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I have very recently tried to get a bit into very basic drumming and often read phrases like: "Start with practicing Paradiddles" or even "Paradiddlediddles".

I got that far that this has something to do with left right coordination like: L R L R etc... But what does it exactly mean? And where does the word come from?

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    It's ok to ask this, but... seriously, nine upvotes for something that can easily be looked up on Wikipedia?? – leftaroundabout Dec 31 '17 at 11:10
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    @leftaroundabout - fair comment, but apparently we're compiling a compendium of musical knowledge that will surpass Wikipedia's, and if the info. on paradiddles is contained within, we're well on our way. Hence, with that factored in - no downvote, although yes, the answer will easily be found elsewhere. But, now, here. – Tim Jan 1 '18 at 13:20
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    And the question of etymology, as far as I can tell, is not addressed on Wikipedia. – Richard Jan 1 '18 at 16:39
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You're close!

A paradiddle is a four-articulation pattern that alternates hands for the first three articulations but then repeats the third hand. The two patterns are L R L L and R L R R. Fancier terminology would be "alternating single strokes followed by a double stroke."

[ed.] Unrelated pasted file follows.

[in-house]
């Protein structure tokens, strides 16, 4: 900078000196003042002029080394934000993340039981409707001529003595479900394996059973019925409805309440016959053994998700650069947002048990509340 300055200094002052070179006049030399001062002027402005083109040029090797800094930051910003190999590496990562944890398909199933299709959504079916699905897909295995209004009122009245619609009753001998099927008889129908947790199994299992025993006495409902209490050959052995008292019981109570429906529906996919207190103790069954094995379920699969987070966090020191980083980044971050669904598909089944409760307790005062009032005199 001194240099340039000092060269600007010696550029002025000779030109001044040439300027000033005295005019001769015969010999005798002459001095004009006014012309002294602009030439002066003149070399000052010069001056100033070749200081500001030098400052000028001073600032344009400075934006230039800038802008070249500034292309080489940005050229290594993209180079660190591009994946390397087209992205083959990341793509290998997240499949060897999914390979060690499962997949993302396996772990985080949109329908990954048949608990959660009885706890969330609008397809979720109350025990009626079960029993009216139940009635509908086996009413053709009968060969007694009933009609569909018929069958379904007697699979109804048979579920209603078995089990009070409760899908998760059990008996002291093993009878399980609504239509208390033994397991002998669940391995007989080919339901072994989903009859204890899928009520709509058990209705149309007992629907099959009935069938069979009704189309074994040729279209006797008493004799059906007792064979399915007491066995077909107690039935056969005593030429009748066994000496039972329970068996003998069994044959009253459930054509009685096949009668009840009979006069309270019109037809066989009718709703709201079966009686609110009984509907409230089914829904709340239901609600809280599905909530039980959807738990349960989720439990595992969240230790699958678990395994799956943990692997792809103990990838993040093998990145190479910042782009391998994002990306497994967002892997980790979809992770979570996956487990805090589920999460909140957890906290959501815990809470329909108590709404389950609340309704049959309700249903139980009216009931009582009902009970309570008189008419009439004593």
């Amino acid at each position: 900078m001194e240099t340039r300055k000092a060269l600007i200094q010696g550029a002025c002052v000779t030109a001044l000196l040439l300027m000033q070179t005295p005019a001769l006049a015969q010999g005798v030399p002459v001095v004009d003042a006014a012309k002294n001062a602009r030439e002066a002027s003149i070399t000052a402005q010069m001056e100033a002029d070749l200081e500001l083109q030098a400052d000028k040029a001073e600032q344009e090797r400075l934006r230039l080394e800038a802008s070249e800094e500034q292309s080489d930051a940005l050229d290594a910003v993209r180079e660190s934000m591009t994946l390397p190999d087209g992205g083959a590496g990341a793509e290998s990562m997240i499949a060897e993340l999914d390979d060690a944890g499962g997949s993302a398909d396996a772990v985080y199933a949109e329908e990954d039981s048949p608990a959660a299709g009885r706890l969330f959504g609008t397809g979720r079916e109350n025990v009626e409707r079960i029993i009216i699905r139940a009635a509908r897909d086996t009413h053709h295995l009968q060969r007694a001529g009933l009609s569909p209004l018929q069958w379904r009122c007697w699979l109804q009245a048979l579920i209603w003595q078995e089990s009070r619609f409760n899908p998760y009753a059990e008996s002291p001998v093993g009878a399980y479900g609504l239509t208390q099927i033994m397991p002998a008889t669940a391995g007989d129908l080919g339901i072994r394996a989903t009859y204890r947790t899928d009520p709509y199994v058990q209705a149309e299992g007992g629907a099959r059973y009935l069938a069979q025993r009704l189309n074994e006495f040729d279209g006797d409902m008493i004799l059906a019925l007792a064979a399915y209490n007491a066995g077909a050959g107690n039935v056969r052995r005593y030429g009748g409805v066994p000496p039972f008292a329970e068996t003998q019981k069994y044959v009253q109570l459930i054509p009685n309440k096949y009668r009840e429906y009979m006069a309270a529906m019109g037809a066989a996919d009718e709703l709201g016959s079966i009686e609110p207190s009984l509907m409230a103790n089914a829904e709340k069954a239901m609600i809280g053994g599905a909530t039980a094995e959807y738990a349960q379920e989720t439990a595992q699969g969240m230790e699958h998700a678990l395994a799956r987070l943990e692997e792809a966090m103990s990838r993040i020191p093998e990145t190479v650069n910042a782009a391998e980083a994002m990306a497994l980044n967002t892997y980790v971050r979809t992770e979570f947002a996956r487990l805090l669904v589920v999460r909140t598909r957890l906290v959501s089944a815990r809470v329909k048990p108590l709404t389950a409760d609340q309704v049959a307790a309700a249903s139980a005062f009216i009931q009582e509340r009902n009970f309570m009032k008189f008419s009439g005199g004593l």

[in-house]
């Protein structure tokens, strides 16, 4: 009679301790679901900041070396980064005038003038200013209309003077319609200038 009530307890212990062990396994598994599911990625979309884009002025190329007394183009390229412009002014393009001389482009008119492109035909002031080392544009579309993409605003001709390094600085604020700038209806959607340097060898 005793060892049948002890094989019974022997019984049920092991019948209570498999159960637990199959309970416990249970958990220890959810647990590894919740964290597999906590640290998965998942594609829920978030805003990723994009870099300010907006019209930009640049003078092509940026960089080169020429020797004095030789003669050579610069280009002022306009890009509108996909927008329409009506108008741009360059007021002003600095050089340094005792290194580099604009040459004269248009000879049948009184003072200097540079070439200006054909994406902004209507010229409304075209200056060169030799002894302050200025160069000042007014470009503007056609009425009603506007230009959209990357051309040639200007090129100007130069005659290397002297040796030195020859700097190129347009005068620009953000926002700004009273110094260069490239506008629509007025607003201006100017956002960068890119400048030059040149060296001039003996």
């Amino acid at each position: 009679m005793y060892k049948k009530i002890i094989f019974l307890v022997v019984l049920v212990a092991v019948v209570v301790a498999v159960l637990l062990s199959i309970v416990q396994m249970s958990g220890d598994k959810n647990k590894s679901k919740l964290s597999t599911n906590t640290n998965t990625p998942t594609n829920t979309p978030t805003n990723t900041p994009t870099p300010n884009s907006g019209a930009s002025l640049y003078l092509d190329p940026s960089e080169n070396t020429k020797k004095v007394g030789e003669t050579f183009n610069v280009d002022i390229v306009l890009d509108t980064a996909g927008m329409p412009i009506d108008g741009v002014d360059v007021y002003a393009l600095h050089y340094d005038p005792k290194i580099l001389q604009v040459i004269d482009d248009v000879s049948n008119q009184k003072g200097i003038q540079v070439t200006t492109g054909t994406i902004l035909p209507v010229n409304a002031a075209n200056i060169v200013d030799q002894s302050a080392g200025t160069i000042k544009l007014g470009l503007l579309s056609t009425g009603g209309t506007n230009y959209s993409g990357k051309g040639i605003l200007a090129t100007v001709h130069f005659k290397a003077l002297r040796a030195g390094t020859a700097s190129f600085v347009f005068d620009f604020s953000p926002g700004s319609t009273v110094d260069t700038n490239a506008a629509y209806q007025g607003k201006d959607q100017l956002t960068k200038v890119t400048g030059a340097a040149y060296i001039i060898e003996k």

I don't know where the name comes from, but I've just always assumed it was "drummer speak" and the "diddle" mimicked the repeated hand. This hypothesis is supported by the "paradiddle diddle," which would be L R L L R R or R L R R L L.

Edit: Be sure to check out Cort Ammon's very helpful comment below regarding the meaning of "para-": "Backwards engineering the word, "para-" is a prefix that can be used for "side by side," so perhaps that might have something to do with the origin of the word?"

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    Backwards engineering the word, "para-" is a prefix that can be used for "side by side," so perhaps that might have something to do with the origin of the word? – Cort Ammon - Reinstate Monica Dec 31 '17 at 4:05
  • I always just thought it was onomatopoetic. The sound of a pardiddle is similar to the phonetics of "paradiddle", which has advantages because it explains the pattern, makes it easy to remember, and can be said while playing it to help learn the pattern. – Eric Sondergard Jan 30 '18 at 18:30
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    @EricSondergard I thought that as well, but that was just an assumption. I wonder if "diddle" or "paradiddle" came first? – Richard Jan 30 '18 at 18:31
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Richard's answer above is great. I'd like to add that the down beats should be accented.

And that it is one of the basic drum rudiments. More info on rudiments can be found using you favorite search engine. Or here: http://vicfirth.com/40-essential-rudiments/

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